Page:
The Earth's gravity is generally perceived as a constant, with one "g" indicating an acceleration of 9.8 meters per second per second. However, small variations in the gravitational field are discernable at different locations, typically with magnitudes of one-ten thousandth of the average gravitational attraction, implying a "mass deficit" in such places. These undulations, known as gravity anomalies, are spread throughout the Earth, but one of the largest is centered over Hudson Bay, Canada. Using a new approach to analyzing planetary gravity fields, two geophysicists, Mark Simons at the California Institute of Technology and Bradford Hager at M.I.T., have shown that incomplete glacial rebound can account for a substantial portion of the Hudson Bay gravity anomaly. About 18,000 years ago, Hudson Bay was at the center of a continental-sized glacier with a thickness of several kilometers. The weight of the ice bowed the surface of the Earth down and after it receded, it left depression in its wake. Having an estimate of incomplete post-glacial rebound allowed Simons and Hager to derive a model of how the viscosity of the mantle changes with depth. Their favored model suggests that underneath the oldest parts of continents the viscosity of the outer 400 kilometers of Earth is much stiffer than under the oceans. Therefore, these continental keels can resist the erosion by the convective flow that drives plate tectonics. For more information, Robert Tindol, "Caltech", at (626) 395-3631.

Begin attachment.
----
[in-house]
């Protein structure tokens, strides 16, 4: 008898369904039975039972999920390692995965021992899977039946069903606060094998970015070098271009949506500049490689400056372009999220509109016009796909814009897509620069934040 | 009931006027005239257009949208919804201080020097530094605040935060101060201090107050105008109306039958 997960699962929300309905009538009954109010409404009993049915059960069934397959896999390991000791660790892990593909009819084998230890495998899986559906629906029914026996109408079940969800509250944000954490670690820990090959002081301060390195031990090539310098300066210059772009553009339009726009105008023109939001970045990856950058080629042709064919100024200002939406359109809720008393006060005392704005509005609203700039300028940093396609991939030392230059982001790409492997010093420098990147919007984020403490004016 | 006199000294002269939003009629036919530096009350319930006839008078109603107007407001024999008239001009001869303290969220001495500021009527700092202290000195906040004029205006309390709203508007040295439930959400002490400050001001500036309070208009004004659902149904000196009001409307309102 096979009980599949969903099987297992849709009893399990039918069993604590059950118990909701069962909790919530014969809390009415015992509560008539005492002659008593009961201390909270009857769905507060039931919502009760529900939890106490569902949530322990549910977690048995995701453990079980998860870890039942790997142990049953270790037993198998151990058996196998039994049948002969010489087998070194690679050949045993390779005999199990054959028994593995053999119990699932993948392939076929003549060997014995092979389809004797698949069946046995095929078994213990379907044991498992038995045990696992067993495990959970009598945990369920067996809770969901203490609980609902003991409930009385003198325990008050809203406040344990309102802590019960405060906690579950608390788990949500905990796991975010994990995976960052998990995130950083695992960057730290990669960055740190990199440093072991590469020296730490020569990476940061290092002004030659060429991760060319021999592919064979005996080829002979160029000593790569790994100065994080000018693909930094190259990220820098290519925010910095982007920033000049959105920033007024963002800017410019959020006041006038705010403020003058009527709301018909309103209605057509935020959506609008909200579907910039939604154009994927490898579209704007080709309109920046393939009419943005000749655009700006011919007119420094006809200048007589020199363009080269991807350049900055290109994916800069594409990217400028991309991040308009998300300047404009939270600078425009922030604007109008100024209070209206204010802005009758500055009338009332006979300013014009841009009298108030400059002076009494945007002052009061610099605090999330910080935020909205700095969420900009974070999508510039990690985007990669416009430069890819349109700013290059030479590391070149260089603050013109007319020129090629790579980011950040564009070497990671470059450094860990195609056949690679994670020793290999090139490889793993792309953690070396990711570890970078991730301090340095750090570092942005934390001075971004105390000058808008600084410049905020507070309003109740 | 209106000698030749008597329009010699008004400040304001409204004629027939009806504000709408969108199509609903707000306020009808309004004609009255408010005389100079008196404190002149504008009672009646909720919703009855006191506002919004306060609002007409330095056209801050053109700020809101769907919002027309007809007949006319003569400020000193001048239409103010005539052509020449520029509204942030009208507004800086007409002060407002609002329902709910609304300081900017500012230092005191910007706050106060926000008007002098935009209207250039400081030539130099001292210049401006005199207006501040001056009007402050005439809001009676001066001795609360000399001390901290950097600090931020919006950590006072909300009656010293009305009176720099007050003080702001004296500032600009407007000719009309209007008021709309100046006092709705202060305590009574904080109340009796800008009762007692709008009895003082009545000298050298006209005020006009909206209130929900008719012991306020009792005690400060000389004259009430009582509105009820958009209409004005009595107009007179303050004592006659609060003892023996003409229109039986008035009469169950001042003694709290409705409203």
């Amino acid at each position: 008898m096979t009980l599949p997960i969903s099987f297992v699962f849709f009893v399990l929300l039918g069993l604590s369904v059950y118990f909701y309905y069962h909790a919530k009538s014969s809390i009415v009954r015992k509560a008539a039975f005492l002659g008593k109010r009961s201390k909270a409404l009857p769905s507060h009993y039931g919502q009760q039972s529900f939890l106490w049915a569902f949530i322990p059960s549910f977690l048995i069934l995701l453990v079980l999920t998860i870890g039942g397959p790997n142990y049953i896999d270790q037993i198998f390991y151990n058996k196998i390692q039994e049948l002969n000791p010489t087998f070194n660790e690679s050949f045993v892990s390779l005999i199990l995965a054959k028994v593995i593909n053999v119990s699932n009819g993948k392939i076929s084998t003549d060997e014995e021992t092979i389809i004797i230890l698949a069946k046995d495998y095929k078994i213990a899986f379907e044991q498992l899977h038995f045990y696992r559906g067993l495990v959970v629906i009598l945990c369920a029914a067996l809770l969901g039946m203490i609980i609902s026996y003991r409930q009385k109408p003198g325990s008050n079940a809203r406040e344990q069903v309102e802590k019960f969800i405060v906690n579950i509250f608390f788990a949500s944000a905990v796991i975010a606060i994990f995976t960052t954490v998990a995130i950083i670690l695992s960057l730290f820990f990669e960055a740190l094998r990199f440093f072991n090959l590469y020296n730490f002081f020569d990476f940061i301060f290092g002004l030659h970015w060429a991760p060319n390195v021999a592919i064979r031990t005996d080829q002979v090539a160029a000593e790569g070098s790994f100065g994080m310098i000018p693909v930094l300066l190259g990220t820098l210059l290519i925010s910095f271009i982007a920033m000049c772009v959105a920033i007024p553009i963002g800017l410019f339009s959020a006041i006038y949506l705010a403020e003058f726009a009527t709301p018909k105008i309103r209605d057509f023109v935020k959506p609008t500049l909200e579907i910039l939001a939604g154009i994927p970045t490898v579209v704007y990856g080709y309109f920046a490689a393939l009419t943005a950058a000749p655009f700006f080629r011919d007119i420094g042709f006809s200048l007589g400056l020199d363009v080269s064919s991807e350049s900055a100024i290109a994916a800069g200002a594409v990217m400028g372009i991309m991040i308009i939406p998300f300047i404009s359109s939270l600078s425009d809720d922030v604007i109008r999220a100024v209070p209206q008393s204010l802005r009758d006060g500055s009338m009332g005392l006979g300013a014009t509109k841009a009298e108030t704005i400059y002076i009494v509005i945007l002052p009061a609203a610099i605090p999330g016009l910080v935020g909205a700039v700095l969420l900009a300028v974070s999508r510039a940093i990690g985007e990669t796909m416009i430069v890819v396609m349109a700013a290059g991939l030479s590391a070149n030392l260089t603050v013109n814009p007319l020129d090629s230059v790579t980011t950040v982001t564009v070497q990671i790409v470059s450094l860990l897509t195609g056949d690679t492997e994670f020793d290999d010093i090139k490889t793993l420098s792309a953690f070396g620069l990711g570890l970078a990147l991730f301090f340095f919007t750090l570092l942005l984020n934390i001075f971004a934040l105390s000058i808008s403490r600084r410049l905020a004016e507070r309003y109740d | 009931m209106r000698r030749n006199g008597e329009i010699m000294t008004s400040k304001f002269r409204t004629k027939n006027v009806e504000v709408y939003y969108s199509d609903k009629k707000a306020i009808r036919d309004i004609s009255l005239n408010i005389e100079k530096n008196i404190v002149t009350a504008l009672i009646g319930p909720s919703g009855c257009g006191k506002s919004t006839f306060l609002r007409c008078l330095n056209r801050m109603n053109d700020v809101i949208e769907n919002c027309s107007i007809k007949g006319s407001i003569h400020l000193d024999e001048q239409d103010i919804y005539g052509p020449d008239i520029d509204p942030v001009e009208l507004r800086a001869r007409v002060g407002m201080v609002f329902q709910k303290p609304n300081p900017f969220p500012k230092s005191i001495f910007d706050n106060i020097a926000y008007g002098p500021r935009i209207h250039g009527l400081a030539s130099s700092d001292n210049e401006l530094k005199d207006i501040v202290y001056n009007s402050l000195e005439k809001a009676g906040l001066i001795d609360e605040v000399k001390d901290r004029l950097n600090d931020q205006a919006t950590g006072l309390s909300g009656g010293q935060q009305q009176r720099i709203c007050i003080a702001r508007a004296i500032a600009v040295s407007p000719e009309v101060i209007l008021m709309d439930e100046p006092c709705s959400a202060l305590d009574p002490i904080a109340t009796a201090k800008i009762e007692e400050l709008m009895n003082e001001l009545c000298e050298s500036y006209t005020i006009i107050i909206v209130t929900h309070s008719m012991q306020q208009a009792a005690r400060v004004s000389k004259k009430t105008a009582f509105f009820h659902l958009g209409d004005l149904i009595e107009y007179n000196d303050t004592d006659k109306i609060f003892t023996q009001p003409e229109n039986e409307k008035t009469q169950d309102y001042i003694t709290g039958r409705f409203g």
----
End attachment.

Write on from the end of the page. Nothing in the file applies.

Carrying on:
The Internet happened.” Those three words spoken yesterday by Marc Ostertag, North America president of B&R Automation at Pacific Design & Manufacturing, now taking place in Anaheim through Feb. 11, continues to bring ever-lasting changes to our ways of life and will undoubtedly transform manufacturing.
When you think of the DARPA Robotics Challenge, you may imagine complex humanoid contraptions made of metal and wires that move like a Terminator Series T-90. But what actually happened at the much-vaunted event was something just a bit different.
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